About the Book & Authors
A surprising and intriguing examination of how scarcity—and our flawed responses to it—shapes our lives, our society, and our culture
Why do successful people get things done at the last minute? Why does poverty persist? Why do organizations get stuck firefighting? Why do the lonely find it hard to make friends? These questions seem unconnected, yet Sendhil Mullainathan and Eldar Shafir show that they are all examples of a mind-set produced by scarcity.
Drawing on cutting-edge research from behavioral science and economics, Mullainathan and Shafir show that scarcity creates a similar psychology for everyone struggling to manage with less than they need. Busy people fail to manage their time efficiently for the same reasons the poor and those maxed out on credit cards fail to manage their money. The dynamics of scarcity reveal why dieters find it hard to resist temptation, why students and busy executives mismanage their time, and why sugarcane farmers are smarter after harvest than before. Once we start thinking in terms of scarcity and the strategies it imposes, the problems of modern life come into sharper focus.
Mullainathan and Shafir discuss how scarcity affects our daily lives, recounting anecdotes of their own foibles and making surprising connections that bring this research alive. Their book provides a new way of understanding why the poor stay poor and the busy stay busy, and it reveals not only how scarcity leads us astray but also how individuals and organizations can better manage scarcity for greater satisfaction and success.
Sendhil Mullainathan, a professor of economics at Harvard University, is a recipient of a MacArthur Foundation “genius grant” and conducts research on development economics, behavioral economics, and corporate finance. He lives in Cambridge, Massachusetts.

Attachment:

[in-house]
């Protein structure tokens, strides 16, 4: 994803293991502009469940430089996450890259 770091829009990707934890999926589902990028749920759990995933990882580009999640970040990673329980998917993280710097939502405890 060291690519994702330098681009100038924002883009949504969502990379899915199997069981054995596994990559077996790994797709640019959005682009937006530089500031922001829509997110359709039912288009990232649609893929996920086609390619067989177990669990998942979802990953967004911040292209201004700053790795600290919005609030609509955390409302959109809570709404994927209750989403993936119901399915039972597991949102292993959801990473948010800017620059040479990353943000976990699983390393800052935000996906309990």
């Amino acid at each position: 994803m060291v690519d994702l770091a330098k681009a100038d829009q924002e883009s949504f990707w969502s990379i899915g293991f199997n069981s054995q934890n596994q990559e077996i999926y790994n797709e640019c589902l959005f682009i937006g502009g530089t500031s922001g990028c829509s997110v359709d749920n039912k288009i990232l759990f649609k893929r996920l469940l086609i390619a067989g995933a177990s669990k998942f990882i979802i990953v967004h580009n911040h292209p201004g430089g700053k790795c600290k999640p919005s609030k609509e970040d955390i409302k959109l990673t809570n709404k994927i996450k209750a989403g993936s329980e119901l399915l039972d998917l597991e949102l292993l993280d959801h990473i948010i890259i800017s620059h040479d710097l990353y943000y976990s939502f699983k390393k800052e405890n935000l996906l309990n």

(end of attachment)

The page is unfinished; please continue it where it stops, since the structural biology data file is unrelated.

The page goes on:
Follow Sendhil Mullainathan on Twitter @m_sendhil
Eldar Shafir is the William Stewart Tod Professor of Psychology and Public Affairs at Princeton University. He conducts research in cognitive science, judgment and decision-making, and behavioral economics. He lives in Princeton, New Jersey.
To learn about the authors' nonprofit organization, ideas42, click here.
Our interest in scarcity led us to a remarkable study from more than a half century ago. The authors of that study did not think of themselves as studying scarcity, but to our eyes they were studying an extreme form of it—starvation. It was toward the end of World War II, and the Allies realized they had a problem. As they advanced into German-occupied territories, they would encounter great numbers of people on the edge of starvation. The problem was not food; the Americans and British had enough to feed the prisoners and the civilians they were liberating. Their problem was more technical. How do you begin feeding people who have been on the edge of starvation for so long? Should they be given full meals? Should they be allowed to eat as much as they want? Or should you start by underfeeding them and slowly increase their intake? What was the safest way to bring people back from the edge of starvation?
- For more excerpts, visit http://us.macmillan.com/BookCustomPage_New.aspx?isbn=9780805092646